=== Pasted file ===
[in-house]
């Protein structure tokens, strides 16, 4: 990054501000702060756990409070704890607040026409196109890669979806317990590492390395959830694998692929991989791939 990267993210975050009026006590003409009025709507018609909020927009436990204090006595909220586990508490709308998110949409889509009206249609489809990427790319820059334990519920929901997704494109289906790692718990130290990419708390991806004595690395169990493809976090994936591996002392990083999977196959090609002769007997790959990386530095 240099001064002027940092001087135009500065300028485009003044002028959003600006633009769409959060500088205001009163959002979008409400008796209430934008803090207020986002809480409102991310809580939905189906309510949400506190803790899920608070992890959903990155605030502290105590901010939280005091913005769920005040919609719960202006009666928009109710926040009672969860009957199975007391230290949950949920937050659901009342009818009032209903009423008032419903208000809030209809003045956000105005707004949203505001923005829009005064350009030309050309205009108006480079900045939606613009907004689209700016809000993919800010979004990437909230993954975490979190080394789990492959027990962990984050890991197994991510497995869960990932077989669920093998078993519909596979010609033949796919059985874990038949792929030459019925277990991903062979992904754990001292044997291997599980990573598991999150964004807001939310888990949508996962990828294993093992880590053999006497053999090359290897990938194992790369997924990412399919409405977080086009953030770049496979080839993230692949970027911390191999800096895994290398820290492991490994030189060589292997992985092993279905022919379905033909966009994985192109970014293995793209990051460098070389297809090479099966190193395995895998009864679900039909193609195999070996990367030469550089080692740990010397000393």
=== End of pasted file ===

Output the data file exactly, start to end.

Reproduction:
[in-house]
């Protein structure tokens, strides 16, 4: 990054501000702060756990409070704890607040026409196109890669979806317990590492390395959830694998692929991989791939 990267993210975050009026006590003409009025709507018609909020927009436990204090006595909220586990508490709308998110949409889509009206249609489809990427790319820059334990519920929901997704494109289906790692718990130290990419708390991806004595690395169990493809976090994936591996002392990083999977196959090609002769007997790959990386530095 240099001064002027940092001087135009500065300028485009003044002028959003600006633009769409959060500088205001009163959002979008409400008796209430934008803090207020986002809480409102991310809580939905189906309510949400506190803790899920608070992890959903990155605030502290105590901010939280005091913005769920005040919609719960202006009666928009109710926040009672969860009957199975007391230290949950949920937050659901009342009818009032209903009423008032419903208000809030209809003045956000105005707004949203505001923005829009005064350009030309050309205009108006480079900045939606613009907004689209700016809000993919800010979004990437909230993954975490979190080394789990492959027990962990984050890991197994991510497995869960990932077989669920093998078993519909596979010609033949796919059985874990038949792929030459019925277990991903062979992904754990001292044997291997599980990573598991999150964004807001939310888990949508996962990828294993093992880590053999006497053999090359290897990938194992790369997924990412399919409405977080086009953030770049496979080839993230692949970027911390191999800096895994290398820290492991490994030189060589292997992985092993279905022919379905033909966009994985192109970014293995793209990051460098070389297809090479099966190193395995895998009864679900039909193609195999070996990367030469550089080692740990010397000393």